Unfortunately, while the OLED screen is efficient on energy, it is not quite bright enough to read outside in bright sunlight, and is really only good for indoor usage. The screen does consume power, so avoiding unnecessary activation (i.e. by disabling auto-on) seems to be a good idea. At night, it is easy to brush up against the sensor and inadvertently toggle temporary mode or turn on the screen, which can be irritatingly bright.
The plastic enclosure which houses the device seems to be strong and sturdy enough to handle everyday abuse, however, over time, the matte finish has worn away to smoothness in the corners in a few weeks of rubbing against clothing. Furthermore, a few accidental scrapes have left light scratching on the surface, which is aesthetically unpleasing but doesn’t hinder functionality.
The claim of being splashproof is also sufficient, although, as it is only IP65 rated, it is not suitable for wearing into showers, which means taking it off before showering which can be inconvenient. Special care needs to be taken not to lose the double-button clasp itself as it does like to come out of the silicone band, as it’s not designed captive.
On the whole, the screen does make this unit quite a bit more informative to the end user, and allows it to replace a traditional watch to some extent. I definitely liked having the higher precision feedback of how many steps available to me at all times. I suppose the build quality itself and the charging could be improved, although for the price it currently retails at, I think they are expected trade-offs.
Setting Up & Use with Nexus 7 (2012) & CM11 (Android 4.4.4)
Owing to not having any of the recommended devices, and having avoided purchasing any new devices in a long time, I had to use my only “testbed” Android device with BLE (Bluetooth 4.0) support which is a Nexus 7 (2012) tablet running CyanogenMod 11 which enables the Bluetooth 4.0 functionality on the chipset.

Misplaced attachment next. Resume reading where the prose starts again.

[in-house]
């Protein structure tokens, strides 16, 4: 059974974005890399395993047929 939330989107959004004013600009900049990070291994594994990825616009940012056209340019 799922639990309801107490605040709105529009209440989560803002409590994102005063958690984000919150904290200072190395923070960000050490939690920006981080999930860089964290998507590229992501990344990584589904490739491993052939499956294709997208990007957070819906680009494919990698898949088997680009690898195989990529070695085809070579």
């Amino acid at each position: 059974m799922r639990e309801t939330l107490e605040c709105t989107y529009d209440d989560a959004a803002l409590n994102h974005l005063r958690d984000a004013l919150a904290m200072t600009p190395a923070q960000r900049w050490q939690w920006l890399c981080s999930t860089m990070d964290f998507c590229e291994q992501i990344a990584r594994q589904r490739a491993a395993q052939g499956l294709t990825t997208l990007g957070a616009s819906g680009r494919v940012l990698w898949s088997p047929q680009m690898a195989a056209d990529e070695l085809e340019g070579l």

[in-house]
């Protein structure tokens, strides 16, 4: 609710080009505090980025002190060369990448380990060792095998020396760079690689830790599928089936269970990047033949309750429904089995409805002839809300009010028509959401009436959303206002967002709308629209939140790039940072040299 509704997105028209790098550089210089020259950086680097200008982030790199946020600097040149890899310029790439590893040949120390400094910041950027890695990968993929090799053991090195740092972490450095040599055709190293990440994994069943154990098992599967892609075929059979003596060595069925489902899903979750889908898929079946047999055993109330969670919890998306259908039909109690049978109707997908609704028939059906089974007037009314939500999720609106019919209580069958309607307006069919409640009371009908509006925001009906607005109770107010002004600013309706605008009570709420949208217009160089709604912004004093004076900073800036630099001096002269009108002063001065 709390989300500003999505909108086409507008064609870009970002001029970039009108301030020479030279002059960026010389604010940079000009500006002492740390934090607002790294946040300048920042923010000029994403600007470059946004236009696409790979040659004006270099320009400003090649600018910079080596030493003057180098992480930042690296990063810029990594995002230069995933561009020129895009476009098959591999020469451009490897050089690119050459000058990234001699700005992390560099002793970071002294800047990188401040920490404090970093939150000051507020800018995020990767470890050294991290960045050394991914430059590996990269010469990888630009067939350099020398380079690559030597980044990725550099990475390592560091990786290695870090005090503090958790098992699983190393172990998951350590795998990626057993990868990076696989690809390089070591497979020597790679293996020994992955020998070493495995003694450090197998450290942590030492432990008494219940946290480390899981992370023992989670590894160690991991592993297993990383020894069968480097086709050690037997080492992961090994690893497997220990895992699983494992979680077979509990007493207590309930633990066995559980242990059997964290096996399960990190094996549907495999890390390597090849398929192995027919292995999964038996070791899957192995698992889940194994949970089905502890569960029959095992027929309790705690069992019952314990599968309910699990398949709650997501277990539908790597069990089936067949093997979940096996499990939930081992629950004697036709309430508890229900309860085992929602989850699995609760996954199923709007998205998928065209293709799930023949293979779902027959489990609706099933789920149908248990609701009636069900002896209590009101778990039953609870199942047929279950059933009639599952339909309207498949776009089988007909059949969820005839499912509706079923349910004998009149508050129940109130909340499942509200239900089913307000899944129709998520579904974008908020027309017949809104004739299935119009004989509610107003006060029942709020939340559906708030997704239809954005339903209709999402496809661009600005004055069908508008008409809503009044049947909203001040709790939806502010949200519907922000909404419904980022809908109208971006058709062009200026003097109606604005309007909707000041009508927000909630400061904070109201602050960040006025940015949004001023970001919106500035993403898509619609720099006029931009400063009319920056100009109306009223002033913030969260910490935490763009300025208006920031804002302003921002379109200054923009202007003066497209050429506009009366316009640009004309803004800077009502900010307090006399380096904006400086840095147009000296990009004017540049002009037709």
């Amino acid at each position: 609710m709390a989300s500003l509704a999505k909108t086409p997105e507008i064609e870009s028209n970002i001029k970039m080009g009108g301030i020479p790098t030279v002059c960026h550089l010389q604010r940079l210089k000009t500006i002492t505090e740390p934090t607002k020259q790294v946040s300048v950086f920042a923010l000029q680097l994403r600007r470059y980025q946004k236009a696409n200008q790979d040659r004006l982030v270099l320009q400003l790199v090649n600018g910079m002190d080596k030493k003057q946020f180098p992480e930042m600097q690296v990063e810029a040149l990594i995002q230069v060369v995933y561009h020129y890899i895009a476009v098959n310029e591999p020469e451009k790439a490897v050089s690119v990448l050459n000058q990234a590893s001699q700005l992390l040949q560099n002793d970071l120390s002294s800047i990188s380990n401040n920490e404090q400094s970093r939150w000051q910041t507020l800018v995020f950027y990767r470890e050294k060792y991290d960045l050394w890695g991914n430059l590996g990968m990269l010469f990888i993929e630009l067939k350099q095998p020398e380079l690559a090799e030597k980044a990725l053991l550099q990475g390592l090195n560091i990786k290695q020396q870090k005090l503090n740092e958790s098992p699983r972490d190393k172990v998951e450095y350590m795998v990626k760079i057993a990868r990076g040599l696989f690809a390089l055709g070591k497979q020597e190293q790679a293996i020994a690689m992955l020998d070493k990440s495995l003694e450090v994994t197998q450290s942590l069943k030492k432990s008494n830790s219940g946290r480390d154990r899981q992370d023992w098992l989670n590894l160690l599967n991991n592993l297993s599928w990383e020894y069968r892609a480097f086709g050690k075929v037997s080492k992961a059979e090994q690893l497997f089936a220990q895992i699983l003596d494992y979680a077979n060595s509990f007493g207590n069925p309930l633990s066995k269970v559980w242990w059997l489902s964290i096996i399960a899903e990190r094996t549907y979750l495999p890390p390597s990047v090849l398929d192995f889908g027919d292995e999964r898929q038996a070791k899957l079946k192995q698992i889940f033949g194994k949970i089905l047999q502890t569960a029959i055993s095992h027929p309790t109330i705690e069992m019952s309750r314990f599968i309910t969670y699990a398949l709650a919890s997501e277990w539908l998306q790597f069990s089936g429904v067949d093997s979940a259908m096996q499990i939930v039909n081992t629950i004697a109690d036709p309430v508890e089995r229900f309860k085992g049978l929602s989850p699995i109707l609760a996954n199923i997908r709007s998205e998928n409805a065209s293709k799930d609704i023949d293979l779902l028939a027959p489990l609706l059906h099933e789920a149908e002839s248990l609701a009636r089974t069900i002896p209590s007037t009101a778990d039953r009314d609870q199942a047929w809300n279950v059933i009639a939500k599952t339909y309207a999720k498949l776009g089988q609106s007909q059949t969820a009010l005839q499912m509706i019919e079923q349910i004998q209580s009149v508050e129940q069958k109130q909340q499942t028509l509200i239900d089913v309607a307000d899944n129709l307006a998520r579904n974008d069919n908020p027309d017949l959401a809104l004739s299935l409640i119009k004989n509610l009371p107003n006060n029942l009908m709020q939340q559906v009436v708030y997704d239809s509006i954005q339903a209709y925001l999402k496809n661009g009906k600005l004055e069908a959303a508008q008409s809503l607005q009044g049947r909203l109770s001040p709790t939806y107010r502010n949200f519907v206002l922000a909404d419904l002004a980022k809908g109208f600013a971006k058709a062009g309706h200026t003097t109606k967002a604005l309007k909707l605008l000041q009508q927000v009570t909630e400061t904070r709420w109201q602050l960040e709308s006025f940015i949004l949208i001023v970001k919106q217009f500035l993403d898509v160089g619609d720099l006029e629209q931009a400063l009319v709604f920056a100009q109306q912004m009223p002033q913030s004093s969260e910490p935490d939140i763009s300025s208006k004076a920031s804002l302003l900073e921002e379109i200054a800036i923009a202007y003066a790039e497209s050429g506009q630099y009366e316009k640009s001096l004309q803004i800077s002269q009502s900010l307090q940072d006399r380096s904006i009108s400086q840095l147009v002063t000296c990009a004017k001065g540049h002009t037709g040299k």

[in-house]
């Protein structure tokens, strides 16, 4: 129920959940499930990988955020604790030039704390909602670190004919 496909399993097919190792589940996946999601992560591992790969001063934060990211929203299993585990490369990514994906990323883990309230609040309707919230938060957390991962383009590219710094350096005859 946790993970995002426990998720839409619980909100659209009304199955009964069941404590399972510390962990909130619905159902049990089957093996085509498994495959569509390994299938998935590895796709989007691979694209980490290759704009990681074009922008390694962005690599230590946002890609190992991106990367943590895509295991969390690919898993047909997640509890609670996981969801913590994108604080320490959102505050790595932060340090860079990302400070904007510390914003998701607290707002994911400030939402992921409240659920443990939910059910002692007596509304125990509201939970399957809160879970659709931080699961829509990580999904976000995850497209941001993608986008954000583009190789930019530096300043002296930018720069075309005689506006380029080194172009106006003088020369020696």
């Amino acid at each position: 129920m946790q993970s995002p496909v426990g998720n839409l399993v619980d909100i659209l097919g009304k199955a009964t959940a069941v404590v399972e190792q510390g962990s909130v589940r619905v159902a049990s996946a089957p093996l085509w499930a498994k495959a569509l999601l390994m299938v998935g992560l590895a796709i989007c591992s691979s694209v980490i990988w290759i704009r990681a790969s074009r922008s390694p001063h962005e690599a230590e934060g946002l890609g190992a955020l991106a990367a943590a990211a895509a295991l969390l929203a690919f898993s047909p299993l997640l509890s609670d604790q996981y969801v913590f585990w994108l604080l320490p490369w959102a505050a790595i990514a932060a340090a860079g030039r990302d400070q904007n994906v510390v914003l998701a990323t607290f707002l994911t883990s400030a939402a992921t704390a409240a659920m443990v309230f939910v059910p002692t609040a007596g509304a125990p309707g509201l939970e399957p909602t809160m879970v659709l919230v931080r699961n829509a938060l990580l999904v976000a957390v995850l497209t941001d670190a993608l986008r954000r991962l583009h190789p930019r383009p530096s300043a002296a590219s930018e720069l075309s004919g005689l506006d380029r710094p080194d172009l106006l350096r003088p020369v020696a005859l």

The app itself was not found by searching “Vidonn” on the Google Play store, and when a direct link to the app was followed from the QR code, it claimed not to be compatible with any of my devices. Luckily Vidonn also offers a direct apk link on their download page, which can be used to install the program once you allow installing software from non-market sources.
The first step in the set-up process is to create an account with Vidonn. This requires a username, your e-mail address and a password, which is much less intrusive than the mobile/SMS verification that Xiaomi requires.
The next step has you input four basic health parameters – your sex, your height, your weight and your age.
Unfortunately, this is where things get a bit tricky, as for a user with Australian localization, it’s defaulted to weight in pounds and height in inches, which necessitates some conversion.
Finally, it’s time to search and pair your smartband, which requires a push on the search button, and a press of the diamond button on the band itself. This should initiate an automatic pairing and put you on the main user interface screen, ready for its first (lengthy) initial synchronization and configuration.
The main user interface is broken into several segments. There is a green toolbar at the top, featuring a share button, a date toolbar which is used in detailed views, a bracelet “status” bar which shows the state of the connection, a step-log, distance and calorie consumption data summary, a sleep summary, and a page toggle to the friends and “more” configuration pages. Unfortunately, the rendering on the tablet seems to be somewhat messy and out of place.